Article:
ARCSA/ASPE/ANSI 63-2013 is designed to assist engineers, designers, plumbers, builders, developers, local government officials, and end users in safely implementing a rainwater catchment system using precipitation from rooftops and other hard, impervious surfaces. The collected rainwater can be subsequently used for irrigation, laundry, hygiene, or even potable water applications if the appropriate treatment and materials have been certified for the specific end use. Existing NSF/ANSI standards covering roofing and collection system materials and treatment devices for potable water applications are referenced in the standard which was jointly developed by ASPE and the American Rainwater Catchment Systems Association (ARCSA) and co-sponsored by the International Association of Plumbing and Mechanical Officials (IAPMO) and NSF International.

Originally published in 2007, ARCSA/ASPE/ANSI 63-2013 went through an extensive revision and public review process using ASPE’s ANSI-accredited standards development procedures to incorporate input from the construction, irrigation, water treatment, and public health industries. A team of sustainable water system design experts was tasked with vetting comments and proposed revisions to ensure that the standard met current industry and government regulations regarding reclaimed water use.

A copy of the new standard can be purchased here

New EPA Report Estimates the Importance of Water to the United States Economy 

EPA Logo with BorderEPA has released Synthesis Report on the Importance of Water to the U.S. Economy. This report is intended to help raise the awareness of water’s importance to our national economic welfare, and to summarize information that public and private decision-makers can use to better manage the nation’s water resources. It highlights EPA’s review of the literature and practice on the importance of water to the U.S. economy, identifies key data gaps, and describes the implication of the study’s findings for future research. EPA hopes this report will be a catalyst for a broader discussion about water’s critical role in the U.S. economy.  Learn more and download the report here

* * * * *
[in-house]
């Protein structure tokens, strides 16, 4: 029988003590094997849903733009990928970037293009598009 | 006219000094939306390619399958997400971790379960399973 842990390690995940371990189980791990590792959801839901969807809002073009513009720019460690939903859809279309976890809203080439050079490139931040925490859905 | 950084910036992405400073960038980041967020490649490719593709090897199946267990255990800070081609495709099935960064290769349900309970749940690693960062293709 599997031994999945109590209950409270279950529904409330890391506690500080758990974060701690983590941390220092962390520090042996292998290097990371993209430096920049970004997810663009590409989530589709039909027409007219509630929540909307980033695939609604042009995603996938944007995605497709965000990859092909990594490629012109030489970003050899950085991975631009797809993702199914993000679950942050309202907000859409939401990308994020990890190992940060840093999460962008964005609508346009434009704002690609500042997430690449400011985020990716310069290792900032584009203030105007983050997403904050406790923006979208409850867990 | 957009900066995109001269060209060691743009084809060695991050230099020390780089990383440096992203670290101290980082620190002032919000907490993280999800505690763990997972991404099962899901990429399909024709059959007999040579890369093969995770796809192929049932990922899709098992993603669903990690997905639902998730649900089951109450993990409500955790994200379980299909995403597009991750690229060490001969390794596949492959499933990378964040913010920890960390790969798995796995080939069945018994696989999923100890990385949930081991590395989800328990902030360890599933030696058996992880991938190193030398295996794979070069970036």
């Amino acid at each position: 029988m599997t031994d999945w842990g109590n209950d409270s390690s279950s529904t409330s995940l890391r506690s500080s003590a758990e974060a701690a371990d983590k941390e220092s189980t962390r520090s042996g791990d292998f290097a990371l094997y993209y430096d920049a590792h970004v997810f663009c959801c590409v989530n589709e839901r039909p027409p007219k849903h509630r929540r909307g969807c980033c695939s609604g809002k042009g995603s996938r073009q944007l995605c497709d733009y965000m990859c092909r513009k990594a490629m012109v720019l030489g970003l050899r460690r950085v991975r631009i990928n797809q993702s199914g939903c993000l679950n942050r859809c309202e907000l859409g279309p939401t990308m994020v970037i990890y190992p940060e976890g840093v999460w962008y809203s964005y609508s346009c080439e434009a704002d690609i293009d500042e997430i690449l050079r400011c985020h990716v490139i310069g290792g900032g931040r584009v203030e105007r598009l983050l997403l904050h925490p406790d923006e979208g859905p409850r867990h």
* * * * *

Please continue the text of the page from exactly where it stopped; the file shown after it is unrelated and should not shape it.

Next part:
President Issues Executive Order to Prepare for Impacts of Climate Change 

The-White-HouseIn November, President Obama signed an Executive Order on Preparing the United States for the Impacts of Climate Change, directing federal agencies to take a series of steps to make it easier for American communities to strengthen their resilience to extreme weather and prepare for other impacts of climate change. The Executive Order addresses modernizing federal programs to support climate-resilient investments; managing lands and waters for climate preparedness and resilience; providing information, data, and tools; and planning for climate change related risk. Also established is a Task Force on Climate Preparedness and Resilience, comprised of state, local and tribal leaders.  

Learn more and view the full Executive Order here

As part of the President’s Climate Action Plan, the Obama Administration has announced an interagency National Drought Resilience Partnership to help communities prepare for future droughts and reduce the impact of drought events on livelihoods and the economy.  Learn more about the National Drought Resilience Partnership here

EPA Seeks Comments on Climate Adaptation Implementation Plans 

What do you think of EPA’s plans for helping the US adapt to climate change? The EPA wants to hear from you.  In early November, 2013 EPA released 17 Program and Regional Adaptation Implementation Plans for a 60 day public comment period. The public is invited to review and provide comment on the draft Implementation Plans through the public docket at www.regulations.gov (Docket Number EPA-HQ-OA-2013-0568). The docket will open as soon as the Federal Register Notice is published.

These draft Implementation Plans were prepared by EPA's Program and Regional Offices following the February 2013 publication of the Draft Climate Change Adaptation. The 17 plans included here are part of an ongoing effort to address adaptation across the federal government, in response to Executive Order 13514 - "Federal Leadership in Environmental, Energy, and Economic Performance."  Learn more and find out how to submit comments here

Canada, U.S. Wastewater Experts Concerned About “Flushable” Wipes  

flushable-wipesSo called “flushable” bathroom wipes, sometimes sold as a cleaner alternative to toilet paper that are “perfectly OK to flush down the toilet” are causing problems for some wastewater systems in Canada and the US related to costly clogs.